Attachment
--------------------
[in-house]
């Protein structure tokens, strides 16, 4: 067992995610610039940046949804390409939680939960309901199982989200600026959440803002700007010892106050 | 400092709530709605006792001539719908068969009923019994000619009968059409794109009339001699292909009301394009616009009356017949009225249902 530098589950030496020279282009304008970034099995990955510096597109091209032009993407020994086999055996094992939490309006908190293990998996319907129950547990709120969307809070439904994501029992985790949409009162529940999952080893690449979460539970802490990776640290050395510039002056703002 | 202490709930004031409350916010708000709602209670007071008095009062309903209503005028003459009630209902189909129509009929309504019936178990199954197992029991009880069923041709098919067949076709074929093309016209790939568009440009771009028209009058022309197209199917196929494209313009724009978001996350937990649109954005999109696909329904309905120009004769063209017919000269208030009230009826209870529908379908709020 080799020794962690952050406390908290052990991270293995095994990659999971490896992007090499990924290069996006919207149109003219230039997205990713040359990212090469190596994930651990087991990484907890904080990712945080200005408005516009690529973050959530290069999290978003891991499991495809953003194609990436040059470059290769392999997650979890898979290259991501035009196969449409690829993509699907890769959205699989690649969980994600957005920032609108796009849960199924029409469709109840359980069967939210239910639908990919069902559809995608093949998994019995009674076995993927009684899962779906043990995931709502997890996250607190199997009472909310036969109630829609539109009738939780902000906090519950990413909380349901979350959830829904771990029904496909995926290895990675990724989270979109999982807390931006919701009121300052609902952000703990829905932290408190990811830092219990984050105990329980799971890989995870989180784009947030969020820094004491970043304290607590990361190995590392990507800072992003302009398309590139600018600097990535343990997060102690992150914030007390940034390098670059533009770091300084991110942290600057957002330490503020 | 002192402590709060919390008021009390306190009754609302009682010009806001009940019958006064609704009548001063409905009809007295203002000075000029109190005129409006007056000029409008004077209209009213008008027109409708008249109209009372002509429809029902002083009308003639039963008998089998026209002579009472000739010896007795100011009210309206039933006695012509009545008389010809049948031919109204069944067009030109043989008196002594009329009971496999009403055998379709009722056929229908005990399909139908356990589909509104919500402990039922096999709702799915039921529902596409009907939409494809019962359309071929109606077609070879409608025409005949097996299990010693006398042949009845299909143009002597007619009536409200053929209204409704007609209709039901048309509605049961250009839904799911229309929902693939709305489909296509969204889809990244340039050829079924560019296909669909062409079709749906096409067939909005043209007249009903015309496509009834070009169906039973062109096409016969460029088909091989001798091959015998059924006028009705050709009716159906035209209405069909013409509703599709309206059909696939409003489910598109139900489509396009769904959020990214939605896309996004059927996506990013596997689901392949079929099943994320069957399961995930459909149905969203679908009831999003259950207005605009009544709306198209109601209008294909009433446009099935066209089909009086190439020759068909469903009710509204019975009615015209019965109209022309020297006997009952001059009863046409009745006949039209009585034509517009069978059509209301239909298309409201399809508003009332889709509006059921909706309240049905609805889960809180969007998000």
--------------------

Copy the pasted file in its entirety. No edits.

[in-house]
């Protein structure tokens, strides 16, 4: 067992995610610039940046949804390409939680939960309901199982989200600026959440803002700007010892106050 | 400092709530709605006792001539719908068969009923019994000619009968059409794109009339001699292909009301394009616009009356017949009225249902 530098589950030496020279282009304008970034099995990955510096597109091209032009993407020994086999055996094992939490309006908190293990998996319907129950547990709120969307809070439904994501029992985790949409009162529940999952080893690449979460539970802490990776640290050395510039002056703002 | 202490709930004031409350916010708000709602209670007071008095009062309903209503005028003459009630209902189909129509009929309504019936178990199954197992029991009880069923041709098919067949076709074929093309016209790939568009440009771009028209009058022309197209199917196929494209313009724009978001996350937990649109954005999109696909329904309905120009004769063209017919000269208030009230009826209870529908379908709020 080799020794962690952050406390908290052990991270293995095994990659999971490896992007090499990924290069996006919207149109003219230039997205990713040359990212090469190596994930651990087991990484907890904080990712945080200005408005516009690529973050959530290069999290978003891991499991495809953003194609990436040059470059290769392999997650979890898979290259991501035009196969449409690829993509699907890769959205699989690649969980994600957005920032609108796009849960199924029409469709109840359980069967939210239910639908990919069902559809995608093949998994019995009674076995993927009684899962779906043990995931709502997890996250607190199997009472909310036969109630829609539109009738939780902000906090519950990413909380349901979350959830829904771990029904496909995926290895990675990724989270979109999982807390931006919701009121300052609902952000703990829905932290408190990811830092219990984050105990329980799971890989995870989180784009947030969020820094004491970043304290607590990361190995590392990507800072992003302009398309590139600018600097990535343990997060102690992150914030007390940034390098670059533009770091300084991110942290600057957002330490503020 | 002192402590709060919390008021009390306190009754609302009682010009806001009940019958006064609704009548001063409905009809007295203002000075000029109190005129409006007056000029409008004077209209009213008008027109409708008249109209009372002509429809029902002083009308003639039963008998089998026209002579009472000739010896007795100011009210309206039933006695012509009545008389010809049948031919109204069944067009030109043989008196002594009329009971496999009403055998379709009722056929229908005990399909139908356990589909509104919500402990039922096999709702799915039921529902596409009907939409494809019962359309071929109606077609070879409608025409005949097996299990010693006398042949009845299909143009002597007619009536409200053929209204409704007609209709039901048309509605049961250009839904799911229309929902693939709305489909296509969204889809990244340039050829079924560019296909669909062409079709749906096409067939909005043209007249009903015309496509009834070009169906039973062109096409016969460029088909091989001798091959015998059924006028009705050709009716159906035209209405069909013409509703599709309206059909696939409003489910598109139900489509396009769904959020990214939605896309996004059927996506990013596997689901392949079929099943994320069957399961995930459909149905969203679908009831999003259950207005605009009544709306198209109601209008294909009433446009099935066209089909009086190439020759068909469903009710509204019975009615015209019965109209022309020297006997009952001059009863046409009745006949039209009585034509517009069978059509209301239909298309409201399809508003009332889709509006059921909706309240049905609805889960809180969007998000």